RALEIGH, N.C. — The week in Raleigh opened with ceremonial pomp as Gov. Roy Cooper visited the General Assembly to lay out his vision for the state, but closed grounded in the nitty-gritty of competing Republican tax plans and Cooper’s first veto.
Cooper on Thursday vetoed a measure that would re-establish partisan elections for local judges. “Judges make tough decisions on child abuse, divorce, property disputes, drunk driving, domestic violence and other issues that should be free from politics,” Cooper, a Democrat, wrote. It’s uncertain whether Republicans have the House votes needed to override the veto since several Republicans also want to maintain nonpartisan elections for trial judges.
A spokeswoman for Senate leader Phil Berger, R-Rockingham reaffirmed the Republican position that party labels would help voters by providing information on candidates they might otherwise know nothing about. “If the governor believes ‘partisan politics has no place on the judges’ bench,’ he should stop suing the legislature when he loses political battles,” said Amy Auth, in a statement.
On Monday night Cooper had struck a conciliatory tone in his first State of the State address. The governor said there is common ground to be found between Republicans and Democrats on education, health care, drug abuse, creating jobs, raising the age for juvenile court proceedings, and disaster recovery. But he urged legislators to repeal House Bill 2 — the law rolling back LGBT discrimination protections — immediately.
“Citizens from Cherokee to Chocowinity are sick of it and they are wondering when we’re going to cut away this heavy anchor weighing us down,” Cooper said.
In the Republican response to Cooper’s speech, Berger treated the governor almost as an afterthought, focusing instead on the improvements to the state’s economy that have occurred since his party took control of the legislature six years ago. In the last election, he said, GOP legislators across the state received hundreds of thousands more votes than Democrats while Cooper “squeaked into office by a mere ten thousand votes.”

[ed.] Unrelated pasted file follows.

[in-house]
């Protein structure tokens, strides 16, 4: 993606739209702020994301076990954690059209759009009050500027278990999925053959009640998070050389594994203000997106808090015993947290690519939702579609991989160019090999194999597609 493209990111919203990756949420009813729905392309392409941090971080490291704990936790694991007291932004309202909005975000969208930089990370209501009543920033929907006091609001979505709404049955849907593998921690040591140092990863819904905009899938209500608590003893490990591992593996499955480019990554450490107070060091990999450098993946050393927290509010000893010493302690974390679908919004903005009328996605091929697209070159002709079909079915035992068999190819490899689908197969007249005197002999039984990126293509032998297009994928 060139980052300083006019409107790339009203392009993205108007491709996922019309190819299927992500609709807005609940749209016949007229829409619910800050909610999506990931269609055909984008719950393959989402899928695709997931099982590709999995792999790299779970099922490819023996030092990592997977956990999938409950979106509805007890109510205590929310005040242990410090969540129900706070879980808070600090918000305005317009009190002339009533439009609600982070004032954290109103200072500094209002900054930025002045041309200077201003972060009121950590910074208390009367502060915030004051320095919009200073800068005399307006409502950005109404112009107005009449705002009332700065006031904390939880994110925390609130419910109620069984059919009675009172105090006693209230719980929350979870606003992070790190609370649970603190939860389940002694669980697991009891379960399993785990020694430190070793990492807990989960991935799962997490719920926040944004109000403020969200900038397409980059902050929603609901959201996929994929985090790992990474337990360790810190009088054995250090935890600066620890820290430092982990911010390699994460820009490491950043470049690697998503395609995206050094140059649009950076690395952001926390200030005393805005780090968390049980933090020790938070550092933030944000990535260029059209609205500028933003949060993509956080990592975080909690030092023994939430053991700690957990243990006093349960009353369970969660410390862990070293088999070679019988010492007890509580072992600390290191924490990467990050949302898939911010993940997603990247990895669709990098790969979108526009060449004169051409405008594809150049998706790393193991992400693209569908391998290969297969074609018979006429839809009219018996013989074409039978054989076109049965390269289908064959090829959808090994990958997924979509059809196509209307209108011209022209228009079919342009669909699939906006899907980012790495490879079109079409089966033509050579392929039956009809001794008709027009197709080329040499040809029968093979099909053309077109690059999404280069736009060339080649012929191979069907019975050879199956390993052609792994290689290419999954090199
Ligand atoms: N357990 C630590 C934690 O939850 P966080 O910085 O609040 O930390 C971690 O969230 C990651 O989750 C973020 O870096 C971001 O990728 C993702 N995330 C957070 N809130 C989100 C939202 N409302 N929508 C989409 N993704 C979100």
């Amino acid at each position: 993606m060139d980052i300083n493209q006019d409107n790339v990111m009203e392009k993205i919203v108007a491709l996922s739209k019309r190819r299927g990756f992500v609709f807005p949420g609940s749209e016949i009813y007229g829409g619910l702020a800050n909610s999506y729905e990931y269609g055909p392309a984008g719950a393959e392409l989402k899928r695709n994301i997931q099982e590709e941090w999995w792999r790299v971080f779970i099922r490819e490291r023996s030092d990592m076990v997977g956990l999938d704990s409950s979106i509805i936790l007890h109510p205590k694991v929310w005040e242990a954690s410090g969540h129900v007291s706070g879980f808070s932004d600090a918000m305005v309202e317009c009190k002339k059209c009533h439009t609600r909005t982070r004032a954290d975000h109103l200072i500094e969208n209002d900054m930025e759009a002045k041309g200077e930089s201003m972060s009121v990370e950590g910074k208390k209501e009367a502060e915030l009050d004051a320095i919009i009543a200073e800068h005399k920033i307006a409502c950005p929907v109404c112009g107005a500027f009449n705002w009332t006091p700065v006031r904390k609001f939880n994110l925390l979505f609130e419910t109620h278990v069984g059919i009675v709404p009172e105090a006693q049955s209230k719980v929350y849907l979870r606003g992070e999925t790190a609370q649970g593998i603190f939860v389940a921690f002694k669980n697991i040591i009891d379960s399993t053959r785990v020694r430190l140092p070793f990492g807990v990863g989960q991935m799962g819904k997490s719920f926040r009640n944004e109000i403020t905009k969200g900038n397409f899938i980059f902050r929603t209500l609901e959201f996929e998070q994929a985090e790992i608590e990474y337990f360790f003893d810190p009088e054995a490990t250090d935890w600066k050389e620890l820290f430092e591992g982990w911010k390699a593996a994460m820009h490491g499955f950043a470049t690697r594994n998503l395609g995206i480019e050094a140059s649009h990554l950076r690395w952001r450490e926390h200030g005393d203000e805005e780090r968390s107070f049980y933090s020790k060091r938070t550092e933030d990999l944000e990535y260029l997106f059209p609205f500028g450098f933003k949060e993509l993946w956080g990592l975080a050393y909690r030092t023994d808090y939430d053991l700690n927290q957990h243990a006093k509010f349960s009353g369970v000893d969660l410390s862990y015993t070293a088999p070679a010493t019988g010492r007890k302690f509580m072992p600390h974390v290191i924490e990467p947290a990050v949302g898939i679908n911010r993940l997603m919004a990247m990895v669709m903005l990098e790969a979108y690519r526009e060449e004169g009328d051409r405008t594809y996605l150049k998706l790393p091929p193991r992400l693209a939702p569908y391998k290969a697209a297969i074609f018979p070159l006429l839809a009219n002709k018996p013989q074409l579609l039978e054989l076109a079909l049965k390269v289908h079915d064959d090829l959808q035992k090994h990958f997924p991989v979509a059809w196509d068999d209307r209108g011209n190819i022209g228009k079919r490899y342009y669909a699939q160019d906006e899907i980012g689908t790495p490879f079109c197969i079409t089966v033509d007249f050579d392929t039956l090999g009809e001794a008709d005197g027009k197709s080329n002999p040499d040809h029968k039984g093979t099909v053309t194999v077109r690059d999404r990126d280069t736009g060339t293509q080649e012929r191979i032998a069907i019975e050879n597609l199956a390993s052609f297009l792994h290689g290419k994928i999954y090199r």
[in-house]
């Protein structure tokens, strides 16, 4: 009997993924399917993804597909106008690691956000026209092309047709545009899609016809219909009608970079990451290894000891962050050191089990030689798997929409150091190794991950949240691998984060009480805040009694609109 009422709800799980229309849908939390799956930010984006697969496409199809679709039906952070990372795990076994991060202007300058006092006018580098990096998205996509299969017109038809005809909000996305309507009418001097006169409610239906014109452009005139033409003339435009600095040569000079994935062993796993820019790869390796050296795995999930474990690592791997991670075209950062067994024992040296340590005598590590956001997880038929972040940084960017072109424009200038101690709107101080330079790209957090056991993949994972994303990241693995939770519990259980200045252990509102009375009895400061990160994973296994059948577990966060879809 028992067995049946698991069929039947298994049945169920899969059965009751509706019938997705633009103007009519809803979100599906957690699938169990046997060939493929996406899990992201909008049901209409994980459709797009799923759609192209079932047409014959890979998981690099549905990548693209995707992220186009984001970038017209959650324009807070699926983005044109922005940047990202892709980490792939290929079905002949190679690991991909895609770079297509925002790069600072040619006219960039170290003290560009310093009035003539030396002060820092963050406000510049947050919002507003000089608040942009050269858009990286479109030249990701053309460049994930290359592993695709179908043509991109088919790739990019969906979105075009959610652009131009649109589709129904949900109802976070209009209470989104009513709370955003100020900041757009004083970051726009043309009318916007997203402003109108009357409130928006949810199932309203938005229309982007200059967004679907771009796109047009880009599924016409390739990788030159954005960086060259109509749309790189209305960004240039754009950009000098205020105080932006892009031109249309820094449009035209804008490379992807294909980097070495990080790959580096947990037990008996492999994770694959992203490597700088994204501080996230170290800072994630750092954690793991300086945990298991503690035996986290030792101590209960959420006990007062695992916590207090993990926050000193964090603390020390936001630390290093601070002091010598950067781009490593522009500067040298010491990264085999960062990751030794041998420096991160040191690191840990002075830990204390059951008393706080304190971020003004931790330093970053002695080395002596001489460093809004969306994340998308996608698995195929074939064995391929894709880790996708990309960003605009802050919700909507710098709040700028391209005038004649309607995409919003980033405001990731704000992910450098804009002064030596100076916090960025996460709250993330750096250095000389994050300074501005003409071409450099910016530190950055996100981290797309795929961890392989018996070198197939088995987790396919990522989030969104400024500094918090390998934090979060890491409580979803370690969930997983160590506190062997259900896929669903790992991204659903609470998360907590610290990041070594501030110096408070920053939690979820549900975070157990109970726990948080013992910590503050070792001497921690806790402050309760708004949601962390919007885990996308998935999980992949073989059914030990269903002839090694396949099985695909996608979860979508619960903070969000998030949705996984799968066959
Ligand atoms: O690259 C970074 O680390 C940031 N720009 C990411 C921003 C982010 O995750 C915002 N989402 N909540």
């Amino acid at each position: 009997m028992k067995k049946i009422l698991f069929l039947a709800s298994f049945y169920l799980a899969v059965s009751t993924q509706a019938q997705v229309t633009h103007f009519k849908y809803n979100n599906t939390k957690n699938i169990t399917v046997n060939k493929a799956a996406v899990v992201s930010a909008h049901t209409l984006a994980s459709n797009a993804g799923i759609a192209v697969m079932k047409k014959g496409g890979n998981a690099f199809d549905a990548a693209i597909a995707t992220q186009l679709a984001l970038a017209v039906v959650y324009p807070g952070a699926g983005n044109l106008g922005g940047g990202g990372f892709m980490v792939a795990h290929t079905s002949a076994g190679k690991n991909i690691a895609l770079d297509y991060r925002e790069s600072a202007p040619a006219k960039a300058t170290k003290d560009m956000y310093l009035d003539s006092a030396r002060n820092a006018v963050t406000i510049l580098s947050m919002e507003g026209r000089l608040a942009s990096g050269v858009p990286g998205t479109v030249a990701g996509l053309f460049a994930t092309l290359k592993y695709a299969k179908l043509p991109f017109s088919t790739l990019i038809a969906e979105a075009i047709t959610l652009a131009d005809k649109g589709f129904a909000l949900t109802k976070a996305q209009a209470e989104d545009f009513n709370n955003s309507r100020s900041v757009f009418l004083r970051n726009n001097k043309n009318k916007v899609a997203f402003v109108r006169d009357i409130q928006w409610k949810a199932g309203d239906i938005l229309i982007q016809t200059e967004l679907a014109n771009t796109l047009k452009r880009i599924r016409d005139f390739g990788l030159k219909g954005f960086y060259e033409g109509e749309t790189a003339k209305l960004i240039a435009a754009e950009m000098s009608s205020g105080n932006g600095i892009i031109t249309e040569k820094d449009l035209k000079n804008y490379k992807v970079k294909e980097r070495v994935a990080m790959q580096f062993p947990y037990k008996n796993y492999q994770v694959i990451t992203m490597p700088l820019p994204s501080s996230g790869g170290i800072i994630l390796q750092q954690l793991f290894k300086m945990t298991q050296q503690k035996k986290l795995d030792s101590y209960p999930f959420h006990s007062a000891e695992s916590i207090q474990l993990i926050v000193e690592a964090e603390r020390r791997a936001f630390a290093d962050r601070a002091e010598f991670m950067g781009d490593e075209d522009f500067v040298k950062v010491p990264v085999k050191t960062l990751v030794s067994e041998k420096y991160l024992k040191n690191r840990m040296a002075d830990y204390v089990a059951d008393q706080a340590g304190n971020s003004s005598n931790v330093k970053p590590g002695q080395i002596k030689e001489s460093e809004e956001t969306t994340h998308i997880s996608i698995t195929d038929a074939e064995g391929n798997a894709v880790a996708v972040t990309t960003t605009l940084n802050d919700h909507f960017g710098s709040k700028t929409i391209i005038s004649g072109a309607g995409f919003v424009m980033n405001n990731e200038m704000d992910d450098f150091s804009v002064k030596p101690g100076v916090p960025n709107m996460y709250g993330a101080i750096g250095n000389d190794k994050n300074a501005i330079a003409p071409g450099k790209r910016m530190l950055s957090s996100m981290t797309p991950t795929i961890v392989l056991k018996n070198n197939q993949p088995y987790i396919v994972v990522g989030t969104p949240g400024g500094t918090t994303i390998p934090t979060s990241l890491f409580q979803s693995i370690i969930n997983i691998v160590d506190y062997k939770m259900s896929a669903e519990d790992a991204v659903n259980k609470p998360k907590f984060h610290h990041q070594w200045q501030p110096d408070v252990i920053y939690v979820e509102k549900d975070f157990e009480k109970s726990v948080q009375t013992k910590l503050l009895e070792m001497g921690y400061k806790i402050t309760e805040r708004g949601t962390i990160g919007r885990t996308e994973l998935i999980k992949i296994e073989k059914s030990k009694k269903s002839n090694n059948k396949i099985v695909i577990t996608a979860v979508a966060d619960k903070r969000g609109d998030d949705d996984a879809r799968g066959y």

Republicans in both the House and Senate rolled out tax cut ideas this week. The plan proposed by Senate finance committee chairs on Thursday offered more income tax rate reductions and other breaks they estimate would save taxpayers about $1 billion over two years. “The people have sent us additional money and now is the time not to be timid,” Sen. Tommy Tucker, R-Union, said at a news conference Thursday. “We need to give that money back to those taxpayers to go directly into the economy.”
House leaders estimate their plan would save personal income taxpayers a total of $64.5 million in the 2018-19 financial year and $124 million. Businesses would save a total of $135.8 million per year. The proposed tax cuts drew fire from the N.C. Democratic Party, which issued a news release saying Berger “seems intent on reheating the same tired trickle-down economics that gave us years of sluggish growth…”
IN OTHER BUSINESS:
Slow Drivers: A bill filed Thursday would issue a $200 fine to drivers caught driving below the speed limit or “impeding the flow of traffic” in the left lane of highways. If the bill passes, the state would join at least five other states that have adopted similar measures. Proponents of the laws say the issue goes beyond making life easier for faster drivers. Slow drivers in the left lane can lead to road rage incidents, tailgating and drivers using other lanes to pass.